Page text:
Horse Care FAQs -- copy, link, add info here!

We wanted to provide this FAQ thread as a work space for you to create a reference thread for your forum.

Find yourself answering the same question or providing the same info over and over? Post it here!

Think there’s a terrific thread that serves as a great reference on a given subject? If it has a funky title, folks may not find it. Post a link here!

While the site’s main FAQ forum and help forum can be of help on general questions, this thread can serve as a handy reference for this particular forum for new and seasoned users alike.

We’d also like to remind new users that the “search” and “advanced search” features are a great way to look for existing information on a topic you’re interested in before posting a new thread – click through via the light blue bar above.

Please remember, we can’t keep every thread on the forum due to size constraints, so if the thread you’re linking to is shorter and older, it may face the chopping block by default. If you think it’s worthy of linking to here, give me a heads up, and we can probably save it in the safe harbor of the reference forum!

We may come in and pare out commentary from this thread periodically to keep it concise.

Thanks and hope this thread is helpful!
Mod 1

Funky skin/hair/bump issues? Think it’s just “fungus o’the day” or just stumped? Then consider Neck Threadworms AKA Onchocherca:

While I think this thread is a wonderful idea, I think it would be an even MORE wonderful idea to have a Chronicle of the Horse Wiki where people could add information to common topics. I can’t tell you, for example, how often JB and I have to repeat SIMILAR information regarding the Panacur PowerPac and fenbendazole–yet it’s never the SAME information in one thread. And then we end up with a thread that starts “I read all the old threads but my question wasn’t answered” when in reality, it was–it was just answered across the course of two or three threads, not in any one specific place. I’m sure RAyers feel the same way about having to constantly re-cite information from scientific studies regarding glucosamine/chondroitin absportion, the ulcer-savvy folks feel the same way about linking to studies regarding the efficacy/non-efficacy of compounded omeprazole, etc.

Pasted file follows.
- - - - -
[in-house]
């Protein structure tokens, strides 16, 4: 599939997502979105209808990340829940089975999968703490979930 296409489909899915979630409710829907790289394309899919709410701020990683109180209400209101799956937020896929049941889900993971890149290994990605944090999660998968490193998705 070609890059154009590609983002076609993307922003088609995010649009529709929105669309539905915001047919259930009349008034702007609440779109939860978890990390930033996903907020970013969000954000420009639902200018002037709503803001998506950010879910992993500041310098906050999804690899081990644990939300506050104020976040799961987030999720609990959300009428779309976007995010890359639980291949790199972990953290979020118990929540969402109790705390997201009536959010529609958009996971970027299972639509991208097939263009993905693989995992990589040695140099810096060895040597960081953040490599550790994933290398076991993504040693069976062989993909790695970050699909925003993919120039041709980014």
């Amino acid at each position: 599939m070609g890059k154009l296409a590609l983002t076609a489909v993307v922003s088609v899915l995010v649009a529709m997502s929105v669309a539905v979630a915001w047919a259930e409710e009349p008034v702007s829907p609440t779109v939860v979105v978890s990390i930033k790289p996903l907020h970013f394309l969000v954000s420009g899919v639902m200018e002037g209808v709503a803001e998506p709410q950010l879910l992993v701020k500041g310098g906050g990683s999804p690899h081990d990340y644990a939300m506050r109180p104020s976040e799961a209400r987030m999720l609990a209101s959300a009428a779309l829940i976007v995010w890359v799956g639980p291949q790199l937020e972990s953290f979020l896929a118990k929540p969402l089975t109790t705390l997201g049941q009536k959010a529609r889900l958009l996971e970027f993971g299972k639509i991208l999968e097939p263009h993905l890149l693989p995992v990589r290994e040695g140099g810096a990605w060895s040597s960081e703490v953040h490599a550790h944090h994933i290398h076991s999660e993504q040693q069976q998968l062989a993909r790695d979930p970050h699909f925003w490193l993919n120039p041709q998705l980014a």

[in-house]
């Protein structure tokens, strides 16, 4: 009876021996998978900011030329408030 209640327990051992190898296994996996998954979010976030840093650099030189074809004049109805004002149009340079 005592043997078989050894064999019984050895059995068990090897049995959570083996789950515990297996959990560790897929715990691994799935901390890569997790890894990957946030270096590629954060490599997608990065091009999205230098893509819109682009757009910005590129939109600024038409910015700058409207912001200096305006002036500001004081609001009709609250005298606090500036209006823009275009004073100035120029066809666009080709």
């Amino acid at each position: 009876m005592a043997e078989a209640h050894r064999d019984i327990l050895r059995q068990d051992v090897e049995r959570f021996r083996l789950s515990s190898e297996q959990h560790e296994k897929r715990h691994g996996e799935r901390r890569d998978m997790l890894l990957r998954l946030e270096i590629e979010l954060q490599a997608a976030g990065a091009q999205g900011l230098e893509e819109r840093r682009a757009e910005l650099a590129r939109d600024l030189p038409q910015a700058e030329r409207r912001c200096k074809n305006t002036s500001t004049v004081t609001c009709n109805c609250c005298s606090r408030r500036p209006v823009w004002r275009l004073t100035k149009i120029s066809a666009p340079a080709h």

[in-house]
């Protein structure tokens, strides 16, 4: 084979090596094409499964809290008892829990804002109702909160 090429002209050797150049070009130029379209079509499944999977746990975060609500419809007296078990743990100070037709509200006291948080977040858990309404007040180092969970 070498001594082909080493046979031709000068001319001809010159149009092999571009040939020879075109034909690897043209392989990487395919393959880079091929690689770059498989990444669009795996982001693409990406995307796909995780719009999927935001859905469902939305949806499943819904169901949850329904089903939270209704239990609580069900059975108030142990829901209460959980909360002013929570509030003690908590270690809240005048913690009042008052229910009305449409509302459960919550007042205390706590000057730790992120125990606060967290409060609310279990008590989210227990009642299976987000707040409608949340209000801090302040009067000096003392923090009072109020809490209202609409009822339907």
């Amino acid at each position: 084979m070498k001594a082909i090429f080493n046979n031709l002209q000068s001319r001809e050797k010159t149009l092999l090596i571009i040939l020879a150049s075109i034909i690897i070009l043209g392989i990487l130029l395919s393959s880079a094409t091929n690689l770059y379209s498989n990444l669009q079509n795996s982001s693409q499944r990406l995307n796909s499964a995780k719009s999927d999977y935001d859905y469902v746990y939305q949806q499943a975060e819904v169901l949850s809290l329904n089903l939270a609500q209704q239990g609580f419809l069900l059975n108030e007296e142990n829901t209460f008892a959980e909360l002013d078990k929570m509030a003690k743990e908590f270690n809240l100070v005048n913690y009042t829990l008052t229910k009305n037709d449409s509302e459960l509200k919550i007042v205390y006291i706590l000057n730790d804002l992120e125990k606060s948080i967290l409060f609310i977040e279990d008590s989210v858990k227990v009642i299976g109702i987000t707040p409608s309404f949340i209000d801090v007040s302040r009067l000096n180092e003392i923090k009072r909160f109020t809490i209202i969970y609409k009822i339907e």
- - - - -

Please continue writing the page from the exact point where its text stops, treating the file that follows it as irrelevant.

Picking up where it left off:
A Wiki would solve that problem without a redundancy of threads and without relying on the COTH database to store all these threads (which, depending on the day, seem magically inaccessible via the search function yet reappear a few hours or days later). In other words, a Wiki would be appropriate for situations where people are looking for information. Just like this discussion board shines in situations where there needs to be a discussion.

I think a Wiki could be a GREAT advertising opportunity for COTH. Perhaps the mods could talk to the higher-ups about starting one?

1 Like

I actually just brought up this very idea to the folks at the main office in response to I think it was Percheron X’s suggestion in the “suggestion box” thread in Off Course!

Anyone else feel free to contact me directly with these great ideas so we’re sure to see them and threads like this stay focused for their original purpose.

Mod 1

1 Like

A wiki would be wonderful.

Also second the glucosamine/ICHON/Adequan/Legend idea.

Links to info about new diagnostics and therapies: MRI, scintigraphy, IRAP… People are still going to want to post about their horse’s specific injury but it would be nice to have a single place to refer them to get info as opposed to writing it all each time you respond.

Did you want links? Or do I wait for the wiki?

The wiki is a neat idea we’ll consider for the future, but we have a bunch of other things in the works that are higher up on the list, so please go ahead and use this thread for links, etc.

Mod 1

raising money for a good cause